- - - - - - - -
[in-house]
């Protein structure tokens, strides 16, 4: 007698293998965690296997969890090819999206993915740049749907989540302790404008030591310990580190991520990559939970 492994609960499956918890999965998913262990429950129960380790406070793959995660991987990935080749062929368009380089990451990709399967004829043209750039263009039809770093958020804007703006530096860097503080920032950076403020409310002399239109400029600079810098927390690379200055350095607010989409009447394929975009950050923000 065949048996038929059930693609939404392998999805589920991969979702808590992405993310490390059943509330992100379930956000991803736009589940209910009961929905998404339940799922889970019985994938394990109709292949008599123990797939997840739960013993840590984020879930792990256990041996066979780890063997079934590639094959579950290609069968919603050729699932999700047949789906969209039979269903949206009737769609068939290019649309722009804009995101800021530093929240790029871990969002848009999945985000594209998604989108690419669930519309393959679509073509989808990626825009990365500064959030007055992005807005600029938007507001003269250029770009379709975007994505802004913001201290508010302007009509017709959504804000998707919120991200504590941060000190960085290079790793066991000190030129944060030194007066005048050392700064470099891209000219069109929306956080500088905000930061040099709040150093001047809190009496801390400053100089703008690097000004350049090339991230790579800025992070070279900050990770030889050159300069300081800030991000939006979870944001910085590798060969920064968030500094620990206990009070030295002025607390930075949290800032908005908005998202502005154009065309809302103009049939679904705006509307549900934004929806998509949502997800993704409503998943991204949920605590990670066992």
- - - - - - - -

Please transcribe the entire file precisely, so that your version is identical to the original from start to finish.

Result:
[in-house]
């Protein structure tokens, strides 16, 4: 007698293998965690296997969890090819999206993915740049749907989540302790404008030591310990580190991520990559939970 492994609960499956918890999965998913262990429950129960380790406070793959995660991987990935080749062929368009380089990451990709399967004829043209750039263009039809770093958020804007703006530096860097503080920032950076403020409310002399239109400029600079810098927390690379200055350095607010989409009447394929975009950050923000 065949048996038929059930693609939404392998999805589920991969979702808590992405993310490390059943509330992100379930956000991803736009589940209910009961929905998404339940799922889970019985994938394990109709292949008599123990797939997840739960013993840590984020879930792990256990041996066979780890063997079934590639094959579950290609069968919603050729699932999700047949789906969209039979269903949206009737769609068939290019649309722009804009995101800021530093929240790029871990969002848009999945985000594209998604989108690419669930519309393959679509073509989808990626825009990365500064959030007055992005807005600029938007507001003269250029770009379709975007994505802004913001201290508010302007009509017709959504804000998707919120991200504590941060000190960085290079790793066991000190030129944060030194007066005048050392700064470099891209000219069109929306956080500088905000930061040099709040150093001047809190009496801390400053100089703008690097000004350049090339991230790579800025992070070279900050990770030889050159300069300081800030991000939006979870944001910085590798060969920064968030500094620990206990009070030295002025607390930075949290800032908005908005998202502005154009065309809302103009049939679904705006509307549900934004929806998509949502997800993704409503998943991204949920605590990670066992």